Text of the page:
The Father’s House and the Heavenlies — by John G. Bellett

The vision of Micaiah (1 Kings 22) the opening scene in Job – the Lord’s word in Luke 10: 18 as well as the teaching of the apostle in Ephesians 6: 12 — and the action of the angel in Revelation 12, all tell us that our adversary, our accuser, is in the heavenly places.

But does it not strike the soul with relief and comfort that those heavens, where all this action proceeds, are lower heavens than the Father’s house? Be sure that this is so. There is a region to which the prince of the power of the air has access now (just as of old he had access to the garden of Eden) to carry on his accusings there, as once he conducted his temptations in the garden. This region is distinctly called heaven, or heavenly places, where principalities conduct their action and spiritual wickednesses are recognised. But this is a lower heaven. This is not the Father’s house. This is not the residence of the excellent glory. It may be the seat of government, but it is not the place of the excellent glory.

I understand, moreover, that it is the place to which the holy Jerusalem descends, to take her government of, or her connection with, the millennial earth in “the world to come,” as we see in Revelation 21. But she had descended ere she reached that spot — a witness that she belonged to a higher place. And so she does. She is more properly or personally an inhabitant of the Father’s house, which is in higher regions. The place of government is not so high as the place of the family.

The marriage of the Lamb takes place in the Father’s house. A marriage is a family action, and suits the family dwelling. But when the marriage is celebrated there, the bride is introduced to her place of dominion, which she reaches by descending, though it too is full of glory. Now it is this lower place, this place of government, this region occupied by the Lamb’s wife in the day of her manifested glory, which is now the heaven, or the heavenly places, of the principalities and. powers of darkness. From that heaven they will be cast down, and in due season that place will be occupied by that redeemed and glorified church which is to have government in “the world to come.”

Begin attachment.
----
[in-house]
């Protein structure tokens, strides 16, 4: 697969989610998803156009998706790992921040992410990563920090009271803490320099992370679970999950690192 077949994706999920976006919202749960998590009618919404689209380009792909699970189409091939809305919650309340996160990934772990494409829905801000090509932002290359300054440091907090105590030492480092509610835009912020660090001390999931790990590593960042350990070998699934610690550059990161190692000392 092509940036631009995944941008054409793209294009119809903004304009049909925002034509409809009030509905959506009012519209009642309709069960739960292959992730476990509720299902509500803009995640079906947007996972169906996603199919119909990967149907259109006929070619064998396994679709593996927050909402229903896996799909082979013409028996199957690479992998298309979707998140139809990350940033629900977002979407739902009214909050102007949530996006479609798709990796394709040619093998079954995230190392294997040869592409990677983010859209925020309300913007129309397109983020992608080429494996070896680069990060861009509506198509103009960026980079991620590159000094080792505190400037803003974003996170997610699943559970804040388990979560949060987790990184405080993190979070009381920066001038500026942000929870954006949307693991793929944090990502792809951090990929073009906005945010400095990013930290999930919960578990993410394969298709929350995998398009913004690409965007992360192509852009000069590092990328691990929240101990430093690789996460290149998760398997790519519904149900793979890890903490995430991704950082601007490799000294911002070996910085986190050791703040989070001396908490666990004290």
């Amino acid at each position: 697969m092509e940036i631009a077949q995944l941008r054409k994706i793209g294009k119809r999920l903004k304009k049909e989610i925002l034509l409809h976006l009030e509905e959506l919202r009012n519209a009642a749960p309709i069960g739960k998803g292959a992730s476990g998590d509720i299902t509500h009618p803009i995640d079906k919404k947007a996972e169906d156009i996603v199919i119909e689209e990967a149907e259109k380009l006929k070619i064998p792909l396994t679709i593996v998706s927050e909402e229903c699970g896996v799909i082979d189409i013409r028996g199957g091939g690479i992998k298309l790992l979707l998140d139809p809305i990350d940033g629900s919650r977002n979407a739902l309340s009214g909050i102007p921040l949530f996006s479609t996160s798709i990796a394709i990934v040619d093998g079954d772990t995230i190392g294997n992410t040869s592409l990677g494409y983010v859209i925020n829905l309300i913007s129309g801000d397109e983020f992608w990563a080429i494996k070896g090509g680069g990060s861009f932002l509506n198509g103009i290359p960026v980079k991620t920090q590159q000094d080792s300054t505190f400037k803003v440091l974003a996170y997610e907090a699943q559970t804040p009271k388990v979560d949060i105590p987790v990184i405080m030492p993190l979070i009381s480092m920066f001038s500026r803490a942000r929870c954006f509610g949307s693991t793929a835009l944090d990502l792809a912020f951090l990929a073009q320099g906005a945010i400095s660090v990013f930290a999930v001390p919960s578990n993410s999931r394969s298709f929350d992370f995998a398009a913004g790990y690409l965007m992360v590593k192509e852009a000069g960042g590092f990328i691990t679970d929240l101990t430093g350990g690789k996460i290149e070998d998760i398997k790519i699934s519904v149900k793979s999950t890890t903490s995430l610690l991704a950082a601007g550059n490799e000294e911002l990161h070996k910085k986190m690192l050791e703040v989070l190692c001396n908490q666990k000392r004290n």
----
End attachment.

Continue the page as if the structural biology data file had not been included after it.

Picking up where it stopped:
The vision of the holy hill was not the vision of a scene laid in the Father’s house, so properly as of a scene laid in the place of government in the world to come. For two reasons we may say: (1) The excellent glory, or the place of the Father, was separated from that hill, as the narrative of the vision shews us. (2) The place of this glory was within the ken of the earthly people, as the holy Jerusalem, or the church in her place of government will be, but as the Father’s house, as I judge, will not be.

All this, beloved, is neither poetry nor speculation. Your souls will not judge it so, but it has its value for us, by again witnessing to our hearts, that the family scene is above the courtly scene, the place of affections higher than the place of power.

John G. Bellett

Food for the Faithful (Volume 4 p. 144)


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